France, Emma Knopper
What’s the situation like in France in these times of corona? How do our Leiden alumni cope with the restrictive measures in their country, the possible finding of a vaccine, medication to combat corona or how do they cope with working from home, with or without children? Read the story of Emma Knopper, living in Paris.
Emma Knopper, Law, 2011
Currently Account Manager Corporate and Institutional Banking, Paris
March 17: complete silence in Paris
"On Tuesday March 17 I woke up in complete silence. Used to noise almost 24/7, it is strange to all of a sudden hear absolutely nothing. A look out of the window confirms what I already thought. The evening before, my neighbours left the city like thieves in the night. Almost 1,2 million Parisians escaped to family and their houses in the countryside. Afraid to be locked up for only God knows how long with their kids and pets in small apartments without garden and nowhere to go. I decided to go out for a walk with my dog Cacahuète and we both are highly disappointed as the gates of Parc Monceau appear to be closed.
Seine-Saint-Denis: something different in terms of poverty
President Macron declared the war against our invisible enemy and took his measures accordingly. The virus already stroke hard and relentless. Especially in the east of France and the region of Mulhouse, where a religious gathering later appeared to be the point of origin for the virus to spread.
Paris also suffers from high contamination levels and mayors of the adjacent department Seine-Saint-Denis, one of the poorest metropolitan departments of France, sound the alarm. It is impossible to make a comparison between this department and any other poor region in The Netherlands. Seine-Saint-Denis simply is something different in terms of poverty. Something else. And although in general the French are rightly proud of their well-developed and good functioning health care, the situation in terms of poverty and inequality within Seine-Saint-Denis is such, that an exceptional high mortality rate is unfortunately inevitable.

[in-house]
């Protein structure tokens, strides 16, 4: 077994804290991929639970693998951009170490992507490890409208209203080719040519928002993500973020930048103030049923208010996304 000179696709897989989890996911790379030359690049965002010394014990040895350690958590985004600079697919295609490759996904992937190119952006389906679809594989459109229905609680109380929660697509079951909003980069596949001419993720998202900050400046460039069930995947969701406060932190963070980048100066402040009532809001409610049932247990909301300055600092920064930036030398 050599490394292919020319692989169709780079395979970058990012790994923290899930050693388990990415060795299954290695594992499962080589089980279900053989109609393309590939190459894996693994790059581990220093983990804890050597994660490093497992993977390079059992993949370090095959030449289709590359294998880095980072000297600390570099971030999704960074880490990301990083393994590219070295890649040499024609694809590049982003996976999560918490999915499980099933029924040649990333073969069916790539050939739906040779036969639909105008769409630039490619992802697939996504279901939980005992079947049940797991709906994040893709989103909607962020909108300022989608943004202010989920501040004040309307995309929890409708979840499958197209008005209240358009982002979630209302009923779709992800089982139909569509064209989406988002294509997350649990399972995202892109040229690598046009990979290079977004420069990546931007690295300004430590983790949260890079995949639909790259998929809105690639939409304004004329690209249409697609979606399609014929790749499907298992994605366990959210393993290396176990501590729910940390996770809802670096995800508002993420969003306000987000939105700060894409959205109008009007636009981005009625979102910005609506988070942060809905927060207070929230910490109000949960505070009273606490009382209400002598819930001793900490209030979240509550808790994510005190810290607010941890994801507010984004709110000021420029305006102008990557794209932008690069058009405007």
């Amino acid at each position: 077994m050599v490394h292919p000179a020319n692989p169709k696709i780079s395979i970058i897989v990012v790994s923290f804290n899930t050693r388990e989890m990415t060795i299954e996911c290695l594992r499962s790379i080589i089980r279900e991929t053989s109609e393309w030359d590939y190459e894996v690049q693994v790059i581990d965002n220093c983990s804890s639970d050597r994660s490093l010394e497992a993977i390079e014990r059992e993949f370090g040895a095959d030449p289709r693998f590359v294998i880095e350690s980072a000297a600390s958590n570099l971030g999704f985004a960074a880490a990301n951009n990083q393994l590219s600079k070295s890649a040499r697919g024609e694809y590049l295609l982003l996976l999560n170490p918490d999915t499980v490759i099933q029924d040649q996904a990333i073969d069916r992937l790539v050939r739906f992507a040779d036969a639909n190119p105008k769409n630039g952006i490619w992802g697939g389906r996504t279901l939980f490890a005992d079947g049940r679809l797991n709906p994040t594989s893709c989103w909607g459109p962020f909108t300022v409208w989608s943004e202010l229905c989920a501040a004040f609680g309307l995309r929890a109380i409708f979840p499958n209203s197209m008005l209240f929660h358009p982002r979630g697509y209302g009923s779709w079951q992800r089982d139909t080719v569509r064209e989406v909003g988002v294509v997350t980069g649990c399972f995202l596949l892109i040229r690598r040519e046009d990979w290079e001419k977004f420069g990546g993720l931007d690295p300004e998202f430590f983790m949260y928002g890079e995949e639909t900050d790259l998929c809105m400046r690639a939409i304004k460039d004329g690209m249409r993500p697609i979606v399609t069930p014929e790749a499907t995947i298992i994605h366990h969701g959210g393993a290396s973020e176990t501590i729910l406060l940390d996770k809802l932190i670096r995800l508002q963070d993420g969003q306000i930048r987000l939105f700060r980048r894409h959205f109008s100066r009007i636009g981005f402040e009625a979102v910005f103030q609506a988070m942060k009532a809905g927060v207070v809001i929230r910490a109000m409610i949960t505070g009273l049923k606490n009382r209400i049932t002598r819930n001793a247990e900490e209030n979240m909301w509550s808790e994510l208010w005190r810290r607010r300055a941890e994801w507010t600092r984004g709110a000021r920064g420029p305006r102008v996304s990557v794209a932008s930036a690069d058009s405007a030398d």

All Parisians turned into professional athletes
In order to make sure people only go out if they have a specific reason or destination, the government wants citizens to show at any time asked by the police a so called ‘attestation de déplacement dérogatoire’. In other words, if I go out for a walk with Cacahuète I need to declare that I will stay within a distance of 1 km from home and only for a period no longer than one hour. A week after the beginning of the lockdown, it suddenly seems all Parisians turned into professional athletes, training for the marathon. It is hard to stay inside all day and the lack of physical activity kicked in. I even saw people jogging wearing fluorescent tracksuits coming straight out of the 70s, fashion capital unworthy. The city of Paris also noticed the increase of joggers and decided to forbid running between 10AM and 7PM. This measure turned out badly: the density of people running per square kilometre before 10AM and after 7PM only became higher.
The economy has been slapped in the face for the third time in a row
In terms of economy France, like any other country, will be facing a period of uncertainty. During 2019 the so called ‘Gilets Jaunes’ marched weekend after weekend through the streets of Paris and other big cities. Often it came to violence between them and the police and so retailers were directly affected, being forced to close their doors. Tourists chose other European cities to go on citytrips and hotels saw a significant decrease in reservations.
Then, at the end of 2019 during more than two months, France experienced her longest railway strike in history, leaving the country completely paralyzed for weeks.
With the coronavirus, the economy has been slapped in the face for the third time in a row and hopefully once the lockdown left behind, France will revive.
Paris will always be Paris, but it takes time for the City of Lights to sparkle again."